A four lined division of lines (for example, within a sonnet) or stanza which can be rhymed or unrhymed and is predominately the most common form of structuring a poem. Most quatrains include rhyming alternate lines, such as the rhyme scheme ab ab. Although there can be variants, typically the rhyming lines consist of a similar amount of syllables to ensure a regular rhythm. The most common form of quatrain is the narrative ballad quatrain. However poems can consist just one or multiple quatrains.


The word quatrain is a derivative of the French word quatre which means four (from the Latin quattor). The earliest use of the quatrain is evident in the poetry from ancient Greece, Rome and various other early civilisations, but it is a form which has endured into the modern poetic era.

Current Forms

  • Elegiac quatrain which uses the rhyme scheme of ab ab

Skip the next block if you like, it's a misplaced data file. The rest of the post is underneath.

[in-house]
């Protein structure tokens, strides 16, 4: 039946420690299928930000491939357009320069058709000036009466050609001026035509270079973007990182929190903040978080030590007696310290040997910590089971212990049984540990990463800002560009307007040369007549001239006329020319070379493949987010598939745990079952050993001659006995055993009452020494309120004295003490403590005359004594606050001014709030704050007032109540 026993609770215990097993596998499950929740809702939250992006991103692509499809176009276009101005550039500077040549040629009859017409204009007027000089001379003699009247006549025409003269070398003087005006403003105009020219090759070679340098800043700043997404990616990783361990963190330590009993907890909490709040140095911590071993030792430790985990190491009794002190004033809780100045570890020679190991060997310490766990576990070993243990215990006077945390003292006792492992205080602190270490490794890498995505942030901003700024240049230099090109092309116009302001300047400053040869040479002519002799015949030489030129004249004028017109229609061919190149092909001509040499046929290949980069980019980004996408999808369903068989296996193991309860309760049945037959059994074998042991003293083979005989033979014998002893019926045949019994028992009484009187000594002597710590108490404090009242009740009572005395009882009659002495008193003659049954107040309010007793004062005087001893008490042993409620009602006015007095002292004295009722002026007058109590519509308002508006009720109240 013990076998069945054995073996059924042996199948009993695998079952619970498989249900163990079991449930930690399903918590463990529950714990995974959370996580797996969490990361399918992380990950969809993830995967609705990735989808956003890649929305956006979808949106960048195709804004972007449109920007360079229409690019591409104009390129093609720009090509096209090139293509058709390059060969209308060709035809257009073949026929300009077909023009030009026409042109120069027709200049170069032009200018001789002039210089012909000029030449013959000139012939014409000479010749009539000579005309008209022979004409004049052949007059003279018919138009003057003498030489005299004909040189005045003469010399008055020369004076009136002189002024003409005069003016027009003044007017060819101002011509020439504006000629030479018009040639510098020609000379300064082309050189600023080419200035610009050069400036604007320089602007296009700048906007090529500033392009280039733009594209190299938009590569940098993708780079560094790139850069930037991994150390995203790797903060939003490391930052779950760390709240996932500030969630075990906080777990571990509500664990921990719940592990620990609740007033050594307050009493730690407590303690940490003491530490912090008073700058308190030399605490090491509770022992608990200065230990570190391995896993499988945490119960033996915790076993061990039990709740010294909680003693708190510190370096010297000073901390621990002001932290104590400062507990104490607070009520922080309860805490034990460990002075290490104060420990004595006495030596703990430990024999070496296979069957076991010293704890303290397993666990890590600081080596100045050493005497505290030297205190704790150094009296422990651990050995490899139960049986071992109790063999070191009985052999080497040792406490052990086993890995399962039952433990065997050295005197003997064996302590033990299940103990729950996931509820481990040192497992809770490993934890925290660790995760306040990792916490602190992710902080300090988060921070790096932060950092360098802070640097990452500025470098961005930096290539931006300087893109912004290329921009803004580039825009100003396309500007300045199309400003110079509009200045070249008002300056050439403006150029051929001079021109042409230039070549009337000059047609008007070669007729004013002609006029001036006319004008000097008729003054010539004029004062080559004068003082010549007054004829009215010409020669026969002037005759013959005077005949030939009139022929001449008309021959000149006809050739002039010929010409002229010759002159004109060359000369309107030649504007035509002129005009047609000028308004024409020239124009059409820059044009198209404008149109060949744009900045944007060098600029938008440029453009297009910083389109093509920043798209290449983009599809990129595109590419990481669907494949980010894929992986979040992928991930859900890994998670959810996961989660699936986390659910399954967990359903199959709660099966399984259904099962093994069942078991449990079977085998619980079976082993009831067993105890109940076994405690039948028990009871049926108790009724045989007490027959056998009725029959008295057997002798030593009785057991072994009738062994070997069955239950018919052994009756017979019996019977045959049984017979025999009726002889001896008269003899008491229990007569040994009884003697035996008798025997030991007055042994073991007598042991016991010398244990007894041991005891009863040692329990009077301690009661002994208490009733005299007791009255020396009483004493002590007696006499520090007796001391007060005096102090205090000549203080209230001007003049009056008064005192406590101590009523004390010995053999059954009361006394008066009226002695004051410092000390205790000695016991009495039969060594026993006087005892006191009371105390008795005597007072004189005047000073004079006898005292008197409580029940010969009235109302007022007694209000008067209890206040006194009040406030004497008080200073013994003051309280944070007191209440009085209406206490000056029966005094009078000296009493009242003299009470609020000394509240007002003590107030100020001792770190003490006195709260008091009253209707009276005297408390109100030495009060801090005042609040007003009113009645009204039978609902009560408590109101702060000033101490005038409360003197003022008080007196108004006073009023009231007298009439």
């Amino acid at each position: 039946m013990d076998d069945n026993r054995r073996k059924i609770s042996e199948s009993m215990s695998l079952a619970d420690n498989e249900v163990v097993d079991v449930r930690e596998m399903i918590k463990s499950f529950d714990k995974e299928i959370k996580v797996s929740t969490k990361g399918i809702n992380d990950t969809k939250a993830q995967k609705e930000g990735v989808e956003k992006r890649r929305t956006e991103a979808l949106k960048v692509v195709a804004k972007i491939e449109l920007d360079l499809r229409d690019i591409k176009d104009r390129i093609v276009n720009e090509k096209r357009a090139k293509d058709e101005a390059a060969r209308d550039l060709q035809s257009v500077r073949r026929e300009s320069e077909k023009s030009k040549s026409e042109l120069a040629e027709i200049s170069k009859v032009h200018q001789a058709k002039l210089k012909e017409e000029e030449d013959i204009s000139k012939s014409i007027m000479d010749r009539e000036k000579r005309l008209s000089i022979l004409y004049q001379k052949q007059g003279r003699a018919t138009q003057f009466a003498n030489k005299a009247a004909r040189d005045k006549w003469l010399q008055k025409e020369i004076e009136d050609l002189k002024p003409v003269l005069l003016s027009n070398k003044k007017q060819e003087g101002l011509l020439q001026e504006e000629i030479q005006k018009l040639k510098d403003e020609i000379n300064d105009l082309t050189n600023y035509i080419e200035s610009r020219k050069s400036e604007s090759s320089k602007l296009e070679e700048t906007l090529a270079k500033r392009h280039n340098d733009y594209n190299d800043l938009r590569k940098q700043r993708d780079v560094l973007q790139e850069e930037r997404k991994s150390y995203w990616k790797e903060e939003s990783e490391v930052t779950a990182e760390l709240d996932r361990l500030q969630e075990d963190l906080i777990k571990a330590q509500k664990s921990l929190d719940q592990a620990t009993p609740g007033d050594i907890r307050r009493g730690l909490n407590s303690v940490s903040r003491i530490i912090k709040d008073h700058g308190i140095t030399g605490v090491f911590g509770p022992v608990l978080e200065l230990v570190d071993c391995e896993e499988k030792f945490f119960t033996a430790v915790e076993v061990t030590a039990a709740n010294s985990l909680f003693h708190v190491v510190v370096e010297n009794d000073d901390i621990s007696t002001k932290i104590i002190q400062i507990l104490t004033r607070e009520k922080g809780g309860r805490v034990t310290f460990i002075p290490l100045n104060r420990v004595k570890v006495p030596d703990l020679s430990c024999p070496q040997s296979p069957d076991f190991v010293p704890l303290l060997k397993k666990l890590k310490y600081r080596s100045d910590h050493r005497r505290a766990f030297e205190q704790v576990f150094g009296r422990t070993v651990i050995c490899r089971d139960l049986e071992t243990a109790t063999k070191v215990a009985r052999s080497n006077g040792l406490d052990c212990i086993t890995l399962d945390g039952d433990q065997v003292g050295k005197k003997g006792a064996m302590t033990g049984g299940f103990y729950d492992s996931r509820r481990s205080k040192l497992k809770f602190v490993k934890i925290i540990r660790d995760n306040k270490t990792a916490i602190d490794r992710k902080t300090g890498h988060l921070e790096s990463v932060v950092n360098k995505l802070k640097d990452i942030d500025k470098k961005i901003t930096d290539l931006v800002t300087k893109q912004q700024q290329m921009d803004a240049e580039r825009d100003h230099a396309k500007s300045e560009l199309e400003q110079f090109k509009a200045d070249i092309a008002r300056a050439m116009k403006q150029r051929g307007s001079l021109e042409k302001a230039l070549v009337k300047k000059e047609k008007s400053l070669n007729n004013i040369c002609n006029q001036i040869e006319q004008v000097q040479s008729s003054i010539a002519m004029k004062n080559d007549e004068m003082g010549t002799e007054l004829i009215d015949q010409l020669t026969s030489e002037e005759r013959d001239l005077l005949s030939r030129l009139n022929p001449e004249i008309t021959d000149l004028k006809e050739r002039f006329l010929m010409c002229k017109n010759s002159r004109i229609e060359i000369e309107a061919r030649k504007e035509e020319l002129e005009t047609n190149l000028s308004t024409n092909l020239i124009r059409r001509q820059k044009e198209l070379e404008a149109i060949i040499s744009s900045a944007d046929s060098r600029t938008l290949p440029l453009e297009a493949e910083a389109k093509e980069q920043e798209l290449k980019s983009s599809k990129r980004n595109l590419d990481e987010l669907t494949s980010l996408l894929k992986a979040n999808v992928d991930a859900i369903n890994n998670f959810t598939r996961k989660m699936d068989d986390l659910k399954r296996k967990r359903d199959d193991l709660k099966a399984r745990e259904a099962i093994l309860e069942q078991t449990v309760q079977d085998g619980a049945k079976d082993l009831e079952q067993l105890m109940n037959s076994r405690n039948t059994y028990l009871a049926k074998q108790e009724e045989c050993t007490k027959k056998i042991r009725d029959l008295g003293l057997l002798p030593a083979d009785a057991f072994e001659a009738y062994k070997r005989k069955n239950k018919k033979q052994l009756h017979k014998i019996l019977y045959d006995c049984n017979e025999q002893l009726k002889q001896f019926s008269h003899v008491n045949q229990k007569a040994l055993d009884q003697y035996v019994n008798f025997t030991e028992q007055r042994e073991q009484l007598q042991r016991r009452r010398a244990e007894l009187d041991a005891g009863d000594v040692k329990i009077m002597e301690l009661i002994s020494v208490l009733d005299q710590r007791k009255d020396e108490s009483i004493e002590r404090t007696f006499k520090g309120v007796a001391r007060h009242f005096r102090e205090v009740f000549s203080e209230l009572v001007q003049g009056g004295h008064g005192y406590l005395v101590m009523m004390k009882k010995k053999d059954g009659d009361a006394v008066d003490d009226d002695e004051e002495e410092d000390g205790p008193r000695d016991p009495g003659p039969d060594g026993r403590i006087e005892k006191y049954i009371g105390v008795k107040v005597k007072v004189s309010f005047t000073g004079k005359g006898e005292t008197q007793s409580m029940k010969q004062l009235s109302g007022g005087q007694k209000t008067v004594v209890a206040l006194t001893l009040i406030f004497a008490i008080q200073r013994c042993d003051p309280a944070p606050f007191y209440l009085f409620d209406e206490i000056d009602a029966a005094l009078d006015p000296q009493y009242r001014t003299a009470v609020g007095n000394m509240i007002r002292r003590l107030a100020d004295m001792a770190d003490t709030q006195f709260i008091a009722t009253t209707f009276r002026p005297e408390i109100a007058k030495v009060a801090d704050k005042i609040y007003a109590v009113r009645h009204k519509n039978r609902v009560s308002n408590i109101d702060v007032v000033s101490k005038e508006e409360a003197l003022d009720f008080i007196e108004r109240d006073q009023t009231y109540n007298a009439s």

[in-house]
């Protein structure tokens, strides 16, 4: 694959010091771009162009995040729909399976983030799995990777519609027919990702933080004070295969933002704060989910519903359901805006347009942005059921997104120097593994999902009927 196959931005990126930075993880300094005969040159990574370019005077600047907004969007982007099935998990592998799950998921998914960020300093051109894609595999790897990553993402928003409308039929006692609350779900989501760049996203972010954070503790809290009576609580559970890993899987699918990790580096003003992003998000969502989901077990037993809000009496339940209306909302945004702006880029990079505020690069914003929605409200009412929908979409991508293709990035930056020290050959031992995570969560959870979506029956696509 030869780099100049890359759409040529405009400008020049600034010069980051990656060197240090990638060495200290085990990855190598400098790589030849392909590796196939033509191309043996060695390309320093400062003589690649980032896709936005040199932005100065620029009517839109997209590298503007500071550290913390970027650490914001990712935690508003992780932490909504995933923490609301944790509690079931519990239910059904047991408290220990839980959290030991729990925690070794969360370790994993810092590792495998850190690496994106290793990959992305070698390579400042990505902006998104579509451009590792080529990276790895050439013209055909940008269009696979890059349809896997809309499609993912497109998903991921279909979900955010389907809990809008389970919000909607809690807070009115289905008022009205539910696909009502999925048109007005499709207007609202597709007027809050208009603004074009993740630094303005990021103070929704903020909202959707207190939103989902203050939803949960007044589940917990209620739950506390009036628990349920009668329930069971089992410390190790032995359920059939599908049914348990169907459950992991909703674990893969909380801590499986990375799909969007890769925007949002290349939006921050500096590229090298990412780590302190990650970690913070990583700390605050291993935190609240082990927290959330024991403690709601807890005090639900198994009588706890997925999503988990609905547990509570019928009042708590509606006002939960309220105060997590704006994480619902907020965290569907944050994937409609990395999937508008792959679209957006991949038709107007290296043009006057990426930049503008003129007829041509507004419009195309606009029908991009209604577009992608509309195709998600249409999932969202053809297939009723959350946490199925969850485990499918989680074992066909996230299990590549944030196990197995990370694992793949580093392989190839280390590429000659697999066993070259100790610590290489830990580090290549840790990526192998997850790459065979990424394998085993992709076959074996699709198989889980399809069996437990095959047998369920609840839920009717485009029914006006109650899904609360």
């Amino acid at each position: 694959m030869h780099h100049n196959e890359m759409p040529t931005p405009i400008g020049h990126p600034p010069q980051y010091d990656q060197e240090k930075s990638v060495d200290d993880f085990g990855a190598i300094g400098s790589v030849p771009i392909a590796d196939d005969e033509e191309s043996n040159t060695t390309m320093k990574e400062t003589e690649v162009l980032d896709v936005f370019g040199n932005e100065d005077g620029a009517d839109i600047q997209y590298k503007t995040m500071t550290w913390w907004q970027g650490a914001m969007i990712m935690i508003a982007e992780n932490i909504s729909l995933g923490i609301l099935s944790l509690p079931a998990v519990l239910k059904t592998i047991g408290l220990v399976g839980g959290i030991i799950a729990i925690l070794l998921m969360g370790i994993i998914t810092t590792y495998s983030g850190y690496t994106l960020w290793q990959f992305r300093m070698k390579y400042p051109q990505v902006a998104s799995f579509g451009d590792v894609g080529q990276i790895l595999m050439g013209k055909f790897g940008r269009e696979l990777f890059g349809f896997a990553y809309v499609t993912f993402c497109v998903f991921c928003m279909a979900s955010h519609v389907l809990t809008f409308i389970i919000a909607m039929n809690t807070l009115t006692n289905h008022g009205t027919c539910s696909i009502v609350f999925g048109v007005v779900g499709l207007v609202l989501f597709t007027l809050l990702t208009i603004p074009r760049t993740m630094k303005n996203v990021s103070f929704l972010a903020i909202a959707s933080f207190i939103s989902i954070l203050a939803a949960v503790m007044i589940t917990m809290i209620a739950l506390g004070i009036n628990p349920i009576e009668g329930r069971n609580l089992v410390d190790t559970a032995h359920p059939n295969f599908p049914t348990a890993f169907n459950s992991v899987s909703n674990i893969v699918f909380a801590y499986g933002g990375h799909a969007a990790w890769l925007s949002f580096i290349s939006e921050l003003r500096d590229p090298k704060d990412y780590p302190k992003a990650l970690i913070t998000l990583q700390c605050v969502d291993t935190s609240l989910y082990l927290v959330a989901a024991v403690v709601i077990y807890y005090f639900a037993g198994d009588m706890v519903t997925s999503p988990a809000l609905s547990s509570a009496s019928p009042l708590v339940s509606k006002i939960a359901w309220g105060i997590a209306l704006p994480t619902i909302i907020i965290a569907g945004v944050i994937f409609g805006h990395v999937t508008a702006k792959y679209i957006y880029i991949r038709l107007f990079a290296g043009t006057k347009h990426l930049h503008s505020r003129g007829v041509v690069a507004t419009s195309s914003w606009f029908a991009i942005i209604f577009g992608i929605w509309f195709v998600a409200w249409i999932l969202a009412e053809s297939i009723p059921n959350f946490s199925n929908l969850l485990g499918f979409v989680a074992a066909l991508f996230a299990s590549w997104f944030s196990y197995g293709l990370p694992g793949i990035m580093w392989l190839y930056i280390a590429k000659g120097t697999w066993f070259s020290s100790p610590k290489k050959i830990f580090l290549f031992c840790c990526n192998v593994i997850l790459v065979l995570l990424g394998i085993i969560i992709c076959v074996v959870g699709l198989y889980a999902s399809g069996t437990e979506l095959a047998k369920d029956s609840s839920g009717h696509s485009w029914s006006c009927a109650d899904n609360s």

• Ballad quatrain
  • Heroic or decasyllabic quatrain


  • The Tyger  (1794) by William Blake (1857-1827) 
‘Tyger! Tyger! burning bright
In the forests of the night,
What immortal hand or eye
Would frame thy fearful symmetry     
Blake achieves impact by using trochaic tetrameter in rhyming couplets, rather than the more common iambic pentameter
  • Elegy Written in a Country Churchyard by Thomas Grey
Let not Ambition mock their useful toil,
Their homely joys, and destiny obscure;
Nor Grandeur hear with a disdainful smile,
The short and simple annals of the poor.

The boast of heraldry, the pomp of power,
And all that beauty, all that wealth e'er gave,
Awaits alike the inevitable hour.
The paths of glory lead but to the grave.     
The steady iambic quatrains are both heroic (elevated in their diction, tone and theme) and elegiac (lamenting the passing of life), despite the simplicity of their form.
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